buddhism in film
This course is an introduction to Buddhism and an exploration of the place of Buddhism within contemporary Asian, European, and North American cultures through films
May 13 - May 24, 2013
relb 2252: buddhism in film
By focusing upon the presence of Buddhist themes within contemporary films produced throughout the world, the course encourages us to consider Buddhism (and religion in general) as a vibrant, adaptable, and contested aspect of modern global culture, and not as an ancient, monolithic, and isolated tradition.
The goals of the course are 1) to identify longstanding Buddhist narrative themes in contemporary films, 2) to consider how, why, and by whom Buddhism is employed in films to address contemporary issues, and 3) to gain through film a vivid sense of Buddhism as a complex social and cultural phenomenon that cannot be reduced to any simple doctrine.
FILM VIEWING RULES
Computers, phones, and all other electronic devices must be turned off and safely stowed in a backpack for the duration of the film.
Seminar participation consists of coming to every class and talking openly about the films with your peers. Discussion is the key to gaining a greater personal and collective understanding of the films. It is also what makes a course interesting! Please come prepared to discuss the films with your colleagues. We will spend the first twenty minutes of each discussion period collection your questions on the board or screen.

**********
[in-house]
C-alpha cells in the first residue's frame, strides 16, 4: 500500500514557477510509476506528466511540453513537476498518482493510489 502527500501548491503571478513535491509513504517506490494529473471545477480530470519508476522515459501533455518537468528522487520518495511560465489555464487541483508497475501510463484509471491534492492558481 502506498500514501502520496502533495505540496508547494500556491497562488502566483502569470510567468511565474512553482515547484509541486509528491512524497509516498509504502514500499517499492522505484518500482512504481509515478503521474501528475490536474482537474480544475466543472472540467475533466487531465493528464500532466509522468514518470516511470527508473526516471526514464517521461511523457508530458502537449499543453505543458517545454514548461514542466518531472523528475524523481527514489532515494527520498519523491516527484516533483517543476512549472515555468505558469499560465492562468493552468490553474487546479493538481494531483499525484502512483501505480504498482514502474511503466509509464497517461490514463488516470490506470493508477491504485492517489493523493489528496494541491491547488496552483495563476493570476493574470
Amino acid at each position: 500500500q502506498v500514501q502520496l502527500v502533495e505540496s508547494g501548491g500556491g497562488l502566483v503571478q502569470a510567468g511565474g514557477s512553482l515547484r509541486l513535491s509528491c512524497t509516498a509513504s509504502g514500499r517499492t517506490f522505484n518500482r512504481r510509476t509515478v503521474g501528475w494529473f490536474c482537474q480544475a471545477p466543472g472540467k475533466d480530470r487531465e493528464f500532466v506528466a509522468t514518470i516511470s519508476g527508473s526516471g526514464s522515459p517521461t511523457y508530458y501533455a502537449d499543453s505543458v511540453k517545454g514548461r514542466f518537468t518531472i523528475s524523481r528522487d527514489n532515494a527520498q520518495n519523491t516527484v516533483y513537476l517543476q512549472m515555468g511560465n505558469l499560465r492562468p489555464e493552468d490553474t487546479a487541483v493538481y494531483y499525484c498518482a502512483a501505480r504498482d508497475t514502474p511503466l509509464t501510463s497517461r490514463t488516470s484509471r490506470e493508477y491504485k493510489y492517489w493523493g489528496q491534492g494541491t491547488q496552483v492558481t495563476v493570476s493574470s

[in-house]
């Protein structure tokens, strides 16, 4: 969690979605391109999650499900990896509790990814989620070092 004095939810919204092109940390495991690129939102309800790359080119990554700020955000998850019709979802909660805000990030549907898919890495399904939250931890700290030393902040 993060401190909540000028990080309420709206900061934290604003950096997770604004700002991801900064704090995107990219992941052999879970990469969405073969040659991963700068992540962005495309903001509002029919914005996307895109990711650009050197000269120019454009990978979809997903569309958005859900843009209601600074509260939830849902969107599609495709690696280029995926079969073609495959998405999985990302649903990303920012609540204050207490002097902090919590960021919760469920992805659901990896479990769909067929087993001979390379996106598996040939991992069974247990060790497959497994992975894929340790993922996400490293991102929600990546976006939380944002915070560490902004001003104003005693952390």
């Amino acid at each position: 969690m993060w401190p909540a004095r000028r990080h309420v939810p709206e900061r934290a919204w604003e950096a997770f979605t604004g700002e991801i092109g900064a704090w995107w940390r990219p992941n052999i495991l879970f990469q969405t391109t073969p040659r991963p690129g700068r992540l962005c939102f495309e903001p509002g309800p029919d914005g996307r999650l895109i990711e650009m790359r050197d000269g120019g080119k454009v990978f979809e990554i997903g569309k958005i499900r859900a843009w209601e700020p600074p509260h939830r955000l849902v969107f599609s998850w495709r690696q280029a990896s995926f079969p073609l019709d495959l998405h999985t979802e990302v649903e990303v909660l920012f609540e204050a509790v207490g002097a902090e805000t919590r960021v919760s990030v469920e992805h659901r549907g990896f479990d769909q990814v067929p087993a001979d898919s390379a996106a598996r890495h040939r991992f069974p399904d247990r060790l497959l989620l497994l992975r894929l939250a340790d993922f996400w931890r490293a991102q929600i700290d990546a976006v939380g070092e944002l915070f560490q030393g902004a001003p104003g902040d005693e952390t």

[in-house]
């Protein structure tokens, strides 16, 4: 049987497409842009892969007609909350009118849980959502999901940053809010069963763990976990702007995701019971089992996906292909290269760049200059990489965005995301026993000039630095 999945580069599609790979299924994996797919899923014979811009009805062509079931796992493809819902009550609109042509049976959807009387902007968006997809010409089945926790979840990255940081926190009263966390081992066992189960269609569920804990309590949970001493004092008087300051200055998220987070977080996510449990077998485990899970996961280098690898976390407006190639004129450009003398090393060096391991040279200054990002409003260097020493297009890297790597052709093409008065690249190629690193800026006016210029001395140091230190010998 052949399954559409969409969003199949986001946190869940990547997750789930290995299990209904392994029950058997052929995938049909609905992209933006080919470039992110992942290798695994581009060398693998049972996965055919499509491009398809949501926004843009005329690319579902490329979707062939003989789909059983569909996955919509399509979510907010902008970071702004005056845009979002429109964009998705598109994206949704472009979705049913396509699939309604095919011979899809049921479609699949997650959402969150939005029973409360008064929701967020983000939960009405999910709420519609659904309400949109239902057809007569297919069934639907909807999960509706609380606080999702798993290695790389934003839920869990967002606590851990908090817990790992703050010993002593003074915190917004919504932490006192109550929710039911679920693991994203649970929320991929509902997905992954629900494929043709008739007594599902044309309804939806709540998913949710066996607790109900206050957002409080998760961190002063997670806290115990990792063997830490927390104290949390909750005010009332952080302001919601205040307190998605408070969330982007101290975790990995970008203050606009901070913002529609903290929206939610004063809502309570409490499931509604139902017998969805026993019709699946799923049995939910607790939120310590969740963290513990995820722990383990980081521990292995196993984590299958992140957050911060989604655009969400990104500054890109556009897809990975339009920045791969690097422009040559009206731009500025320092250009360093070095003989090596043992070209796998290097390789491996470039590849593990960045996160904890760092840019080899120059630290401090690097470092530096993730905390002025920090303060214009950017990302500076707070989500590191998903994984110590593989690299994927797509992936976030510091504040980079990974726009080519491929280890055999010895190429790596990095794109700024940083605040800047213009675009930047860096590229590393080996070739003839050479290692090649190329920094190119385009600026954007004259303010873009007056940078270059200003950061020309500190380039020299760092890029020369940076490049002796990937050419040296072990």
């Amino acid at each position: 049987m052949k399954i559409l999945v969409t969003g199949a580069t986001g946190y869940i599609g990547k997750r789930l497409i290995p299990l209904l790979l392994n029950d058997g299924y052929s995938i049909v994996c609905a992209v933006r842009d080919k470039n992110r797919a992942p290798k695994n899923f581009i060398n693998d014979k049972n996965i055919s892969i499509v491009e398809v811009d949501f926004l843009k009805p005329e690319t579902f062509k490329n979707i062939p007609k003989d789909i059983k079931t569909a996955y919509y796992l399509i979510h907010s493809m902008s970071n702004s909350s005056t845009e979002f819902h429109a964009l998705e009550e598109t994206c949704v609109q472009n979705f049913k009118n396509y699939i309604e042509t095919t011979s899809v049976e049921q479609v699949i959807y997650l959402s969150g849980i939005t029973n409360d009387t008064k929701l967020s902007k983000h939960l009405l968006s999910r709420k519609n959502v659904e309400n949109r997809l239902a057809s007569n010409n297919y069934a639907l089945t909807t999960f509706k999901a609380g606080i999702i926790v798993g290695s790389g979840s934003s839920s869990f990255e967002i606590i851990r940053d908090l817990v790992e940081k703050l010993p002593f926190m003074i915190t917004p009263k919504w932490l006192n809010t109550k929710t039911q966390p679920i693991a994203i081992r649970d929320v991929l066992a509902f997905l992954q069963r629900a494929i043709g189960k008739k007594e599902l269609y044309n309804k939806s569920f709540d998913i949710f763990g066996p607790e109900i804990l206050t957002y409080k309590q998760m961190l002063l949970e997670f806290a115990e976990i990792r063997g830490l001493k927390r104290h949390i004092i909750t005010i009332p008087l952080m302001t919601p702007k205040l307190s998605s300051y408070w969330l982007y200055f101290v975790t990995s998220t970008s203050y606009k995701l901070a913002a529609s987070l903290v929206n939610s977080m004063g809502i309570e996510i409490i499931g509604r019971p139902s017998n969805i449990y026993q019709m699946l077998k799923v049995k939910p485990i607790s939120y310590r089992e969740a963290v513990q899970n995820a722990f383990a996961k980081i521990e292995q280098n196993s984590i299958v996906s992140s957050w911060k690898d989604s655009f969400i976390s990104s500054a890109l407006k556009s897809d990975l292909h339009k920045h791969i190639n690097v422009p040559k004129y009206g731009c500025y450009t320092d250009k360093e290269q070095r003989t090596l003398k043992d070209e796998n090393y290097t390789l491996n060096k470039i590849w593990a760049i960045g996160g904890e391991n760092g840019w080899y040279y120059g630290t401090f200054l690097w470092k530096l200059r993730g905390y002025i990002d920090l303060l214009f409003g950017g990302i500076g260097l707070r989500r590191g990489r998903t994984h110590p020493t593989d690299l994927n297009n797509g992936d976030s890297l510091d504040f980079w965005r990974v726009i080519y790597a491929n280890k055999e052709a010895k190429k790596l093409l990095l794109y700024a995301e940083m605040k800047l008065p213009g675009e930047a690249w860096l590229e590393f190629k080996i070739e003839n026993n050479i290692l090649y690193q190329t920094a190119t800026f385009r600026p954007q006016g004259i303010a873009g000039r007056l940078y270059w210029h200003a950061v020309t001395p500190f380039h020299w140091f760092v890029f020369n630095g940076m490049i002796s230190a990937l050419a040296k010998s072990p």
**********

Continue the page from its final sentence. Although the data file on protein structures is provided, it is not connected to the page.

WRITING ABOUT THE FILMS
Keep a film journal. Write about the films in a notebook during and after the film viewing. Hand in the film journal at the end of the first week for review, and use it to write your final exam. The film journal should address the issues listed below in the final exam. They should consist of four components:
- 1. A segmentation' or outline, of each film. Segmentation is the process of dividing the film into parts for analysis
- 2. A character profile for the major characters in each film. As you watch a film, keep a running list of the characters and briefly describe them.
- 3. Comparisons with the plot and characters of each film with the Buddha biography. Our baseline Buddha biographies will be 1. the life story of the Buddha by the eighteenth Bhutanese writer Tenzin Chogyel (available on Collab), 2) the 'Life of the Buddha in Postcards' Power Point presentation (also available on Collab), and 3) Lopez, The Story of Buddhism, pages 37-59.
- 4. Five questions about the films to discuss in the seminar. Bring five questions about the film for each discussion seminar. These will form the basis of discussion.
All films are fictional dramas produced within the last twent years. The countries of origin are: Bhutan, Germany, India, Italy, Japan, Korea, and Thailand. Two are by women writer/directors.
Total Tuition and Fees
|Tuition||$321 per Credit||
|Virginia Resident Total||
Non Virginia Resident
|Tuition||$1,119.00 per Credit||
|Non-Virginia Total Costs||
Kurtis R. Schaeffer, Professor and Chair
University of Virginia Department of Religious Studies